The Guitar Master's story...
'Chasing Sound': The Les Paul Story' is an absolute gem of a documentary profiling Les Paul the godfather of the electric guitar. But unlike countless other such well crafted documentary DVD's, it is the subject's own sparkling personality that overrides all those that come to pay homage to him as a real guitar master.
Les Paul is a vibrant nonagenarian who still possesses an inquisitive mind, retains an unquenchable love of life and remains a humorous master of the one liner. Most importantly he is still very much the working musician, holding down a weekly residency in New York at an unbelievable 93 years of age.
'Chasing Sound' is an apt title for a man whose commercial success was but one facet of a career that led him to become an inventor, innovator and ultimately a unique figure in the world of contemporary music. For as this biog pic superbly outlines, Les Paul was responsible for the solid-bodied electric guitar, and he was the pioneer of important recording techniques ranging from overdubbing to multi tracking and echo reverb.
Indeed right near the end of the film guitarist Eddie Van Halen accurately summarises that 'we can never have made the records we do if you hadn't invented multi tracking'. There are several insights into the man's restless and inquisitive spirit, notable when he says, 'When I switch on a light I want to know why the light went on', and it is this insatiable hunger for knowledge and a love of life that finds him still playing his Manhattan residency in his 90's.
In Les Paul's own words, 'I'm still here in the centre of the world and still have the privilege to be able to play'. 'Chasing Sound' historically unravels his insatiable love of life and spirit of independence (which he tells us he inherited from his mother) before it leads us through his 40's heyday with Mary Ford to six decades later as he is feted by the likes of Jeff Beck, Keith Richard, Eddie van Halen, BB King, Steve Miller (with whom he enjoys a lovely blues jam) and Paul McCartney, who confides that it was a Les Paul song that provided The Beatles with their first ever live song. But as Les himself significantly says, 'By playing the Les Paul guitar, Paul McCartney, Jeff Back, Eric Clapton, Pete Townsend, 'were looking for the same things as me', his inference being that music and sounds are not the preserve of one style of music.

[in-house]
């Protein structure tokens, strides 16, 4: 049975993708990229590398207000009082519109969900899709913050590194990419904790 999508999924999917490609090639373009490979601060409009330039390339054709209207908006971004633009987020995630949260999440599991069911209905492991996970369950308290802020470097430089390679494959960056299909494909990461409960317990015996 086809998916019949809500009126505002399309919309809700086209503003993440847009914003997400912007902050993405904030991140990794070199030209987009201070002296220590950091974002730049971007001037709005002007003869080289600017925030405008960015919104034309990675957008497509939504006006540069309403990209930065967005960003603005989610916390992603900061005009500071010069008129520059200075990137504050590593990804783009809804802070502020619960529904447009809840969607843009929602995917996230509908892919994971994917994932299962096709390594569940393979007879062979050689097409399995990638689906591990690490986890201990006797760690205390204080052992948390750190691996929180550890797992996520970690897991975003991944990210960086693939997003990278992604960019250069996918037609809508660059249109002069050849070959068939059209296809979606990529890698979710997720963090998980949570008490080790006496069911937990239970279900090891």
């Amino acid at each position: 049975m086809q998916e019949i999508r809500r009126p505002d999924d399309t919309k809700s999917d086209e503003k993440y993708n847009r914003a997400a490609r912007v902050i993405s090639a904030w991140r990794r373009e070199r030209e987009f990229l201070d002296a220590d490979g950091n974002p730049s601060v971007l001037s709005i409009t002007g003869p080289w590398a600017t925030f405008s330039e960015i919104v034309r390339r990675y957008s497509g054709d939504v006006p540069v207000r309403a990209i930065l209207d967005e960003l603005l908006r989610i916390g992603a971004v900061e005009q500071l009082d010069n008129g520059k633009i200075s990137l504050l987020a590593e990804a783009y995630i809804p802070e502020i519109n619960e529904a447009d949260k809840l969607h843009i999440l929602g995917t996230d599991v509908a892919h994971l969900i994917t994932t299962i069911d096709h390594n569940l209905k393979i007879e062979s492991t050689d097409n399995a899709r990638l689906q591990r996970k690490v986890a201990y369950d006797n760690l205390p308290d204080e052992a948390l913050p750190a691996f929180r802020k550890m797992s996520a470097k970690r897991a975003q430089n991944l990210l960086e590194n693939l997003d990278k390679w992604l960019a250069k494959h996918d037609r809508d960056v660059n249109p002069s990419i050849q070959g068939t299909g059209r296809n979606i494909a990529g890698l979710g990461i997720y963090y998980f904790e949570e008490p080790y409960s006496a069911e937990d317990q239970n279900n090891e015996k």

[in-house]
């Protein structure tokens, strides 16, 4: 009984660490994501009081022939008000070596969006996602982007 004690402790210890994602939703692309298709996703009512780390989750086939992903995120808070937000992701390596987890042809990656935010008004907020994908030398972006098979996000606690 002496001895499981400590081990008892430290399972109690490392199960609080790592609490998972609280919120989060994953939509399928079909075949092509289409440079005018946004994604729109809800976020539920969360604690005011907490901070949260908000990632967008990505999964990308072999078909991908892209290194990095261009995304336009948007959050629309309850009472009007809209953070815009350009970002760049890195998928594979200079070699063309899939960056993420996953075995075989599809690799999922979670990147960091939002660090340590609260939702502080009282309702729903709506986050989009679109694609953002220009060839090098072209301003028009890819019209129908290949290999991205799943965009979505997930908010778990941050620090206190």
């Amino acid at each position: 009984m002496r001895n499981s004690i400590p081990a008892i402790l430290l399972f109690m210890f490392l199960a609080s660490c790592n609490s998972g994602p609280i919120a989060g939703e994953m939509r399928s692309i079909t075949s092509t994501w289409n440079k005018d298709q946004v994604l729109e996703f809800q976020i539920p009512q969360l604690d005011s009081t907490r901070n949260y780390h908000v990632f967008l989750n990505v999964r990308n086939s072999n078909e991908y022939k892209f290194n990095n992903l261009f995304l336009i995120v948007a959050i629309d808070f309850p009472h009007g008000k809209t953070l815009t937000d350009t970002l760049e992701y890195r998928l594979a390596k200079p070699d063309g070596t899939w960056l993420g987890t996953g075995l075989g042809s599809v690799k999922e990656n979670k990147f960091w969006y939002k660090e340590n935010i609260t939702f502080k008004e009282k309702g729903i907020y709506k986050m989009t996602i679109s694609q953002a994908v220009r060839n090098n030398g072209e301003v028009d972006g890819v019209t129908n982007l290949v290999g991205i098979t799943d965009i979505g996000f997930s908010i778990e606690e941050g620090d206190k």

The documentary outlines Les's musical career from Waukesha, Wisconsin to Chicago and ultimately New York. And further charts his unlikely profile boost courtesy of a musical career in the army before topping the charts with Bing Crosby and later turning his back on a commercially successful career with The Andrews Sisters to pursue that elusive sound he was looking for.
His subsequent startlingly successful career with Mary Ford, partly due to his own recording inventions and startling playing ability and a later dip in fortunes with the nascent rock and roll era provide a real insight into the man. But as Merle Haggard accurately put it in regard to his playing, Les Paul was 'the chief of tone, Charlie Christian never had that tone'.
Equally significant is the view Les imparted to Miles Davis that 'if you wanna play you have to play to the people', and perhaps it was this realisation that after a brief hiatus in 1965 when he gave up playing, that has sustained this most engaging of characters ever since.
'Chasing Sound' is a superbly filmed and excellently edited documentary that offers enough great musical moments in between the talking heads. With the accompanying bonus interview footage, live footage of his current exploits and archive material, this DVD is unreservedly recommended for purchase.
Review by Pete Feenstra